Internally the building has been almost completely gutted; most of the teak flooring in the corridor and most of the rooms has been removed making progress through the building difficult. Much of the underfloor cable trunking is still in place, as is the ventilation trunking suspended from the ceiling in most of the rooms.
The Air Conditioning plant room did not have a false timber floor and is accessed down a short flight of concrete steps. Much of the plant is still in place including fans, filter banks and metal trunking running through to the air intake and exhaust on the roof of the building. The filter banks are located in two small brick built rooms located on either side of the plant room.
The domestic rooms are located at the north end of the building, at the end of a short side corridor. This area comprises male and female toilet cubicles and a male and female rest room, each with a serving hatch into the tiny kitchen. The kitchen like the rest of the building has been completely stripped of its fixtures and fittings. Some of the WC pans remain intact as does the single male urinal. This part of the building has a solid concrete floor.
At the south end of the main spine corridor, close to the entrance is a series of small rooms. The largest room has a hatch into the spine corridor, this would have been the guard room, one of the other rooms would have been the armoury. Again these rooms have a solid concrete floor. The sub-station at the south end of the building is still in use and is securely locked.
The two radar plinths are still in good condition and have also been bricked up to prevent access. Each has step irons giving access to the roof and there is also evidence of an external ladder. The taller (12’) Type 14 plinth has a short flight of concrete steps for access. The Type 14 plinth stands a few yards ro the north of the WW2 CHL technical block; this is now empty and disused.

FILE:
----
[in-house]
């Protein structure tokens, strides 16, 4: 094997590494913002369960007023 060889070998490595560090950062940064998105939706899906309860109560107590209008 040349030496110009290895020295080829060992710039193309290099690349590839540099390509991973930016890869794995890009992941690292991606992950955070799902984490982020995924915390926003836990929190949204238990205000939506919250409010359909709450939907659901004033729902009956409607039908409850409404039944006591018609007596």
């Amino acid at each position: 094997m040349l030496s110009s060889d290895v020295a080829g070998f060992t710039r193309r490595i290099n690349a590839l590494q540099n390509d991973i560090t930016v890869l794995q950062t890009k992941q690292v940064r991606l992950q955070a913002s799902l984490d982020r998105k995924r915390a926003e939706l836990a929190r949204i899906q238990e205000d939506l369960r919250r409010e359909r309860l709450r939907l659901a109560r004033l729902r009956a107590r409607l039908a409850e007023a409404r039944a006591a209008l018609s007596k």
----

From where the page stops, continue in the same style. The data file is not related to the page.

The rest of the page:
BT microwave equipment is now housed in one of the Rotor buildings on the north side of the technical block; this is now painted white. This building is only found at stations with an R11 technical block and at Snaefell the building had been used as a standby set-house..
The VHF receiver block is located at 102 metres high, on top of Bealach Na Caillich, another craggy outcrop 450 yards to the south west of the technical site. This consists of two buildings, a ‘small’ (standard designation) brick built receiver building with the base for the 120’ wooden aerial tower alongside. The windows and doorway have all been bricked up. The standby set-house stands 50 yards to the east. The building is open and has a concrete plinth for the generator. There is another, larger, aerial mast base alongside this building. This may have been a WW2 structure or it may be the base of the 180’ mast originally planned for the station.
A third concrete building and some hut bases can be seen a short distance to the east, these definitely date from WW2 and were part of the Chain Home Low radar station.
The main CHL operation block is on the west side of the R11 but a PRO file lists the VHF receiver as being on the site of a former (WW2) CHEL.
The stand-by set house still stands within the WW2 CHL domestic camp, close to Kilchiaran Farm house in Kilchiaran village.
The concrete building dates from WW2 and was refitted for rotor use in the 1950’s It has now been stripped of any original fixtures and fittings and has been put to agricultural use. An underground power cable originally linked this building with the standby-set house serving the airfield at Port Ellen. This cable is still in place.
A number of other buildings from the CHL domestic camp still stand with the concrete bases of further buildings clearly visible
Those members of Subterranea Britannica taking part in this visit were Nick Catford, Martin Briscoe, Keith Ward and Mark Bennett.
- Bob Jenner
- Keith Ward
- Ian Brown
- PRO Files: Air 20⁄10699 Appendix E & Appendix K, Air 2⁄12063